Porsche Provides A Look At The Mission E Design Process (w/Video)

How did the Porsche Mission E come to look the way it does? If you are famous car company that wants to build an all new, fully electric four door sports car, where do you start? If you are Porsche, you want the new car to be modern, but you also want it to reflect the company’s heritage.

Porsche Mission E

You begin by posting photos and drawings of the many famous sports cars produced by the company in years past on the walls in your design center. That way, the people creating the car can incorporate a smidgen of the 718 RSK race car from the late ’50s and early ’60s here; a skoosh of the current 919 hybrid Le Mans racer there.

The original drawings became clay models that Porsche management could review and comment on. That feedback led to subtle changes until a final design was agreed to. Then it was time to design the interior. For the sake of continuity, Porsche wanted it to feel familiar to drivers of its iconic 911, the sports car that has defined the company since it was introduced in 1963. But it had to be a cutting edge cabin, too. So they also included high tech features like gesture recognition and holographic displays.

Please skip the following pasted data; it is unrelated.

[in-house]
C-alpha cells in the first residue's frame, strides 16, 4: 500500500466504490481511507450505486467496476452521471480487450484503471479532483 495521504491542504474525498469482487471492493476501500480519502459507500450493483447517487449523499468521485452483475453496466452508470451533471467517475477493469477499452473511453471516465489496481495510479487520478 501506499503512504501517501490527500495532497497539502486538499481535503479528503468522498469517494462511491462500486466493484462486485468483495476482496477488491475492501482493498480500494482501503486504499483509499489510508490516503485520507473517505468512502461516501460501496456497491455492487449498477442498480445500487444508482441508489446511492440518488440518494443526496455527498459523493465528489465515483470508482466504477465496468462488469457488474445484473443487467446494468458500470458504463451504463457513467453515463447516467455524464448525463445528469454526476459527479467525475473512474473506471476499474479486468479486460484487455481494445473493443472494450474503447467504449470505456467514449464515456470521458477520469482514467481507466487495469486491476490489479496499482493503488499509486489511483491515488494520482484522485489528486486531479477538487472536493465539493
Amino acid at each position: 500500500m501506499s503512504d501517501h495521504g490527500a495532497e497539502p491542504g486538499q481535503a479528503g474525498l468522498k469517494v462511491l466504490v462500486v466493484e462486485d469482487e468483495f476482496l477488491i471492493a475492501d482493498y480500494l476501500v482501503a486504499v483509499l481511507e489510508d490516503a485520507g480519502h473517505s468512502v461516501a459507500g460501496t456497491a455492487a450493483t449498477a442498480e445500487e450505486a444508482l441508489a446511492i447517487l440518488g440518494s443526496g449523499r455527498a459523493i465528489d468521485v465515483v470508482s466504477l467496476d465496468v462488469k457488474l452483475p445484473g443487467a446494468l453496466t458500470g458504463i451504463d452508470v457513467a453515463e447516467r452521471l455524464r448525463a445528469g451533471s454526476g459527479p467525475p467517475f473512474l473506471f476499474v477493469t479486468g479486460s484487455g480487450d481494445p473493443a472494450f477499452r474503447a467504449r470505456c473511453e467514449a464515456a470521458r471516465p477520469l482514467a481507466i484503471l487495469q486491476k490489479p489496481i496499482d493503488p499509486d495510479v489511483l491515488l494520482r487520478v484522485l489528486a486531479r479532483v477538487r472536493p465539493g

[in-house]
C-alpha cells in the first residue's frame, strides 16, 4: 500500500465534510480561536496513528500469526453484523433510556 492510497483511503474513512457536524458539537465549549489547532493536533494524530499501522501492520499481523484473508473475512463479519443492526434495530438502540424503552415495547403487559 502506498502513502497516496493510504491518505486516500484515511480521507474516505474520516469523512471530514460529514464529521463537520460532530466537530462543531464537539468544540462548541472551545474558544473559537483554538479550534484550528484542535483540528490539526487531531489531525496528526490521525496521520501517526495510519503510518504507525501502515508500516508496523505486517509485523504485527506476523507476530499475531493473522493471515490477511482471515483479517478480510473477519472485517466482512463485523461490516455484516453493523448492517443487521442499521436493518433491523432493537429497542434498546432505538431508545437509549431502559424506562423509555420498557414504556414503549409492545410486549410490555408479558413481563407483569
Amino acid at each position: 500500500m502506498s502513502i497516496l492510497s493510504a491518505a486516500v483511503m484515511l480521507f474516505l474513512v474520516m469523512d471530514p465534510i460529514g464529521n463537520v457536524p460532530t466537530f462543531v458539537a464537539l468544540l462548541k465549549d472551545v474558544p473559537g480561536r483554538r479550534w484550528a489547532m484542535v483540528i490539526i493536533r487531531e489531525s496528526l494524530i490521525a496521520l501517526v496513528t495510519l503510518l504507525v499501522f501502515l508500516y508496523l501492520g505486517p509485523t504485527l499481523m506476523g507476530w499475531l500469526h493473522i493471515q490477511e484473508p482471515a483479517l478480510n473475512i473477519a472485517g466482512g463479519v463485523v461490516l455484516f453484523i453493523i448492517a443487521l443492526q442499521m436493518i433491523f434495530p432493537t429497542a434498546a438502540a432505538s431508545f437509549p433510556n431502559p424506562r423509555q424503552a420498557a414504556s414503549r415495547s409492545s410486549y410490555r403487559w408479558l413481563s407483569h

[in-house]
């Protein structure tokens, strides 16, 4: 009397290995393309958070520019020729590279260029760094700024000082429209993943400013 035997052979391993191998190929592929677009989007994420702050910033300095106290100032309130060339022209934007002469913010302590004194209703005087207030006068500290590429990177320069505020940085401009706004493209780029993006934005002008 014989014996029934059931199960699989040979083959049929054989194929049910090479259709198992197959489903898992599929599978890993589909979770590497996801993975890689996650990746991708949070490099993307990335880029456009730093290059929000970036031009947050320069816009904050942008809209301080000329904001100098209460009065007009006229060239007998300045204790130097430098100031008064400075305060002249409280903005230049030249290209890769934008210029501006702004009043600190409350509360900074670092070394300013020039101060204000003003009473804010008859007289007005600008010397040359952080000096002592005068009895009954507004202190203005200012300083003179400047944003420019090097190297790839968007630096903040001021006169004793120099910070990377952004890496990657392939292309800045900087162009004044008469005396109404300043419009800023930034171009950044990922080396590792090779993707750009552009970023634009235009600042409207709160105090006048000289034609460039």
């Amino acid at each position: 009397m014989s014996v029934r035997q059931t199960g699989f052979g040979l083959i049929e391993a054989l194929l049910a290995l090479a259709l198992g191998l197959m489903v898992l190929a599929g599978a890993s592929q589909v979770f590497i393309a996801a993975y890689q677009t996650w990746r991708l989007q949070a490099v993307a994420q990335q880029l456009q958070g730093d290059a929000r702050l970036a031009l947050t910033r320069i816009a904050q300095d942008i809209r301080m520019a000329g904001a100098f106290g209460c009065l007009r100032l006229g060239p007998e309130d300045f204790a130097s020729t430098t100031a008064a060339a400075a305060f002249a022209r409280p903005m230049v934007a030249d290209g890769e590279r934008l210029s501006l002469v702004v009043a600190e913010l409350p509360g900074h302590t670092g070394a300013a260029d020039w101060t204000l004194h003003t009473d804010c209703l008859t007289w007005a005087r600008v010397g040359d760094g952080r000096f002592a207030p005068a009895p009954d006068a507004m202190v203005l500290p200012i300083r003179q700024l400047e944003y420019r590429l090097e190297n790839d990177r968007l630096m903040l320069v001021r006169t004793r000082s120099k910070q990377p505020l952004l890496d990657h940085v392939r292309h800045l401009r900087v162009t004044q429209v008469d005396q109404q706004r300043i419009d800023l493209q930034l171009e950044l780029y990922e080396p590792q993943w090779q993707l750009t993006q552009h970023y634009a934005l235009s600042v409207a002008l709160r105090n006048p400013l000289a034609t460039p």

AutoBlog says the Mission E all wheel drive powertrain makes 590 horsepower. Porsche promises a 311-mile range using the European testing method. Subtract about a third to convert that to US standards. Production is scheduled to begin in 2020. Porsche’s factory near Stuttgart will have to be substantially modified and updated in order to build the new car. One key to the decision to build the Mission E was an agreement by Porsche employees to restructure their contract with the company in order to make manufacturing the car commercially viable.

Porsche says it new electric sports car will have an 800 volt electrical system that can provide an 80% battery charge in just 15 minutes. Where drivers will find high power charging stations to make rapid charging possible remains unknown.

Steve Hanley

Closely following the transition from internal combustion to electricity. Whether it's cars, trucks, ships, or airplanes, sustainability is the key. Please follow me on Google + and Twitter.